NORTH DAKOTA DEPARTMENT OF TRANSPORTATION
Tribal Consultation Programmatic Agreement
North Dakota DOT Tribal Transportation Committee meeting in the field.
(Source: Federal Highway Administration.)
- The State’s programmatic agreement (PA) provides a single set of procedures for Tribal consultation. The PA also creates a process for discussing and resolving problems. From the Tribes’ perspective, their views are now being heard and respected by the agencies.
- The PA fosters inter-Tribal relationships regarding historic preservation issues affecting properties on the Northern Plains, and allows North Dakota DOT to address these properties as a group, as opposed to on a site-by-site basis.
- The PA avoids areas of conflict which can delay subsequent projects, resulting in more realistic project schedules and budgets.
Initially, the Federal Highway Administration (FHWA) and the North Dakota Department of Transportation (NDDOT) consulted with Federally recognized Tribes with historic ties to territory within the State on a project-by-project basis. The goal of this consultation was to balance transportation needs with Tribal concerns about places of religious and cultural significance. Through these consultation efforts, the agencies established working relationships with individual Tribes based on mutual respect. In 2004, NDDOT met with the Tribes to discuss ways of improving the Department’s Tribal consultation efforts. NDDOT asked the Tribes if they would be interested in entering into a Programmatic Agreement (PA) and was prepared to write agreement documents for each Tribe. The Tribes, however, said they wanted a single consensus document that was negotiated concurrently with all parties. Multiple meetings were held between NDDOT and the Tribes to draft the PA, during which NDDOT continued to consult with the Tribes on a project-by-project basis. The PA took two years to develop and was signed in 2006. The idea of developing a consensus PA received a high level of support from upper management within NDDOT, which was open to the idea of maintaining positive relationships with the Tribes.
Setting Up the Program
- Historic Preservation
in Transportation Planning
- Historic Preservation in Early
- Programmatic Approaches
to Identifying, Evaluating,
and Managing Historic Properties
- Process for Tribal Consultation
One staff member within NDDOT was designated the point person for developing the PA. State funds were used to prepare the PA, which included hiring a consultant to assist in drafting the PA, and to manage the Tribal representatives’ travel costs to attend meetings to work on the PA. NDDOT’s point person currently serves as the Department’s Tribal Liaison/Consultation Specialist.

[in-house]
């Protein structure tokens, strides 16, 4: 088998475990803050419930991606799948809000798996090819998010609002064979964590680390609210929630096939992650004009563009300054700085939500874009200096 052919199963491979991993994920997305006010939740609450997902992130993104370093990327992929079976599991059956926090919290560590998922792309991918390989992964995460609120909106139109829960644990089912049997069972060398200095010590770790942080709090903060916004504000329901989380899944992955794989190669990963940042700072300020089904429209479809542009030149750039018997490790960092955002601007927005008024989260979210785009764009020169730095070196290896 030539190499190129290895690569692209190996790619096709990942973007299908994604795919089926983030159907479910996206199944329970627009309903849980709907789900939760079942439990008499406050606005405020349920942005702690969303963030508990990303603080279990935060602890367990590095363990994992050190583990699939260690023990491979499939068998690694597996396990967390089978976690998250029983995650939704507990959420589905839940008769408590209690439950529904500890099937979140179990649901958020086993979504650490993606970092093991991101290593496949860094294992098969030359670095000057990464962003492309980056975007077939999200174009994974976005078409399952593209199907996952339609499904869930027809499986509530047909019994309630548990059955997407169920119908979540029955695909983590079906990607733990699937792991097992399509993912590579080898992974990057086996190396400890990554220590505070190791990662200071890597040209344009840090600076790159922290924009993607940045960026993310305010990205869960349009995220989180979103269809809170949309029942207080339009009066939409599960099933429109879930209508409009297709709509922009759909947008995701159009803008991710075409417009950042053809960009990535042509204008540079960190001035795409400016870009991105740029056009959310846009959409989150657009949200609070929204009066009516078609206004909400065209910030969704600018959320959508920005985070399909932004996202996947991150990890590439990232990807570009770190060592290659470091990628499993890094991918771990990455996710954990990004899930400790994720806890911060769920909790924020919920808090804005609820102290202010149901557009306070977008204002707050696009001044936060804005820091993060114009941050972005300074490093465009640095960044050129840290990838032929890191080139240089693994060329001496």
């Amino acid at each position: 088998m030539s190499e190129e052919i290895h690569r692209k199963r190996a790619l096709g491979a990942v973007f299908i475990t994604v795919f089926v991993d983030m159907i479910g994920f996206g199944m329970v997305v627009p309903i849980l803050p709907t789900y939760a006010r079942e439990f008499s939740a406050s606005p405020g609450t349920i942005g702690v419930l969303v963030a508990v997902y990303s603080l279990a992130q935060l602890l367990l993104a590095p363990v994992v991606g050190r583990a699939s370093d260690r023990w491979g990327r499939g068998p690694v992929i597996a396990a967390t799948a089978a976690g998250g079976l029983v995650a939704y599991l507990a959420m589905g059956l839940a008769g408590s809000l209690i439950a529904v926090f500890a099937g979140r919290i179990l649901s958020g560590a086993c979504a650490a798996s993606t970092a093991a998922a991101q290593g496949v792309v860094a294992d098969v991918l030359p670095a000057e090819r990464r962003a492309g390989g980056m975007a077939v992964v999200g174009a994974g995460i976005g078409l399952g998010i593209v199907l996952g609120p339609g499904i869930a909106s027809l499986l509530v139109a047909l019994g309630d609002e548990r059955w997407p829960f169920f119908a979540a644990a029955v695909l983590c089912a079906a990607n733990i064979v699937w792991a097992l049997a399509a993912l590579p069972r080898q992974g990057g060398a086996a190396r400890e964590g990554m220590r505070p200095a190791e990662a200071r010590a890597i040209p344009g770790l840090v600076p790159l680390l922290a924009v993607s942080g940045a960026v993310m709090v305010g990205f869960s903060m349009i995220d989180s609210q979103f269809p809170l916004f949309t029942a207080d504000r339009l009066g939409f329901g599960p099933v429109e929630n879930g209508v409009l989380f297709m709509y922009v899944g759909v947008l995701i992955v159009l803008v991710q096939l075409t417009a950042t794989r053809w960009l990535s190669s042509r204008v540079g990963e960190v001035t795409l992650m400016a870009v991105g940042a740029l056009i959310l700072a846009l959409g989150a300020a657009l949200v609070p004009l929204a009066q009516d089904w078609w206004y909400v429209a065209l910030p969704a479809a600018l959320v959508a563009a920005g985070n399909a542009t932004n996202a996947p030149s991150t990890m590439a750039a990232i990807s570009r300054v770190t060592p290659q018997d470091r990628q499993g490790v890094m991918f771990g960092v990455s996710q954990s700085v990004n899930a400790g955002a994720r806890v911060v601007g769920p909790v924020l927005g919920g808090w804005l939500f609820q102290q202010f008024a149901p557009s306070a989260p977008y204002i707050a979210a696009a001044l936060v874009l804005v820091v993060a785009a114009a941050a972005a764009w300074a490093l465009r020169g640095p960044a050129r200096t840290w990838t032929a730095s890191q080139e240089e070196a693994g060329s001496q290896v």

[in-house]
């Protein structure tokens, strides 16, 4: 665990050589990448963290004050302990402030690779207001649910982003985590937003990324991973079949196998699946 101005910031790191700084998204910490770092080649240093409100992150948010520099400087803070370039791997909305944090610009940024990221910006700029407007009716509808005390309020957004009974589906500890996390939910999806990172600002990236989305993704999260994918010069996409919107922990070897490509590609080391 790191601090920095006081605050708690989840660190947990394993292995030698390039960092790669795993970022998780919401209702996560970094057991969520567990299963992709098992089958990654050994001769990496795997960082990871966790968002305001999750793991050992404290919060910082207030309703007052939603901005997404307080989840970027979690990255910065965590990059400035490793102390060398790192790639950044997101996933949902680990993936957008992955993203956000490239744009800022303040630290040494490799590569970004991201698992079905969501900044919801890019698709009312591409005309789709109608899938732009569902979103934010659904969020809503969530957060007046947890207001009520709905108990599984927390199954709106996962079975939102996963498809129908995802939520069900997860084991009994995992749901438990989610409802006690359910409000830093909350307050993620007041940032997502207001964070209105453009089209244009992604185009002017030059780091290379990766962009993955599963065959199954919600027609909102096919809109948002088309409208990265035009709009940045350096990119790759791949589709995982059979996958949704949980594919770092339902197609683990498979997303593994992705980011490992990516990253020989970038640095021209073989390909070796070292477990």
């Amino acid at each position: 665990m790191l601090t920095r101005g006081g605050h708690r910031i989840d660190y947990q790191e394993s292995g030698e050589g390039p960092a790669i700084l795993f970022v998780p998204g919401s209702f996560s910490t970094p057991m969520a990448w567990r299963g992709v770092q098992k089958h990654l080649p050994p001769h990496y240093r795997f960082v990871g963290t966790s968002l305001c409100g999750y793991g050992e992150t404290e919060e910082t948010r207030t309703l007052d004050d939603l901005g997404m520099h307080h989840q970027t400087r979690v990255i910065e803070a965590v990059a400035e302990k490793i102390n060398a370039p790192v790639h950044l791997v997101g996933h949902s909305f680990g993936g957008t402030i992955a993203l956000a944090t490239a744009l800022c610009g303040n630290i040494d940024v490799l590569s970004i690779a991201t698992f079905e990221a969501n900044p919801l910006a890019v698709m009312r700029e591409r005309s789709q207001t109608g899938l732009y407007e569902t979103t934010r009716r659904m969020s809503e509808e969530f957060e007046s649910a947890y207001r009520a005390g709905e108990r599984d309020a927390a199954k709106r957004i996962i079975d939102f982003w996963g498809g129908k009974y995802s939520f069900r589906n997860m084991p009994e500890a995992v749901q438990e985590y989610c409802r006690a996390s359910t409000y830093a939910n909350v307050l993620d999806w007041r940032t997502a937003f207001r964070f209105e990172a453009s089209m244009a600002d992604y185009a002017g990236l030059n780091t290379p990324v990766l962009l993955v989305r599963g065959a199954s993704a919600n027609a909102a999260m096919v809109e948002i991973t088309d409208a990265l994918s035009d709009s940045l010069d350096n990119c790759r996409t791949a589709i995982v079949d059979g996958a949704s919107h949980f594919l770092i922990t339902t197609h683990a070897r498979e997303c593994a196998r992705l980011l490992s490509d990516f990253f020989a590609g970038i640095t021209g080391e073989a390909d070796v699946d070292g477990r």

Under the PA, NDDOT has authority to speak with the Tribes on behalf of the FHWA, although the FHWA retains government-to-government consultation responsibilities. The DOT handles all day-to-day consultation.
The duties of the Tribal Liaison were assigned to the NDDOT staff member who already was engaged in Tribal consultation, so funding the position was not an issue. Additional funding was needed, however, to pay for the annual Tribal meetings hosted by NDDOT. There were some problems initially with paying for food and securing rental space needed for the meetings at State rates, but upper management supported these expenditures.
North Dakota Tribes.
(Source: North Dakota State Historic Preservation Office.)
NDDOT’s Cultural Resource Section continues to work with regional Tribes (currently 14 Tribes and bands) under the 2006 PA. As part of the agreement, NDDOT hosts two meetings a year where all parties meet to discuss the State Transportation Improvement Plan (STIP), upcoming NDDOT projects, previous projects, and related issues.
The program is relatively inexpensive when compared with the overall level of Federal funding coming into the State. NDDOT spends approximately $100,000 a year to host Tribal meetings and typically another $50,000 on specific project Tribal involvement efforts.
The Tribes continue to enthusiastically participate in NDDOT’s Tribal meetings, which continue to grow both in size and spirit.
There has been no change in the State funding for the Tribal Involvement Program nor have there been any difficulties in maintaining the program. The program has the commitment of upper management, which sees the benefits of fostering a good relationship with Tribes and assisting FHWA in their compliance needs.
The NDDOT Tribal consultation PA continues to have great support from FHWA, NDDOT, and the Tribes.
Critical Factors for a Successful Program
North Dakota Tribal Consultation PA Plaque Honorees, November 2006.
(Source: “In their Own Light: A Case Study of Effective Tribal Consultation,” U.S. DOT, FHWA.)
A critical factor in the success of the Tribal Involvement Program is the support of NDDOT management. NDDOT management had to have the will, the vision, and the spirit of true partnership needed to see the world through someone else’s perspective.
The foundation of this program was forged by FHWA, NDDOT, and the Tribes working together to create a process that would work for all the parties, which was then codified into the PA. The PA was created by sitting at the table together and discussing the issues.
June 1, 2012
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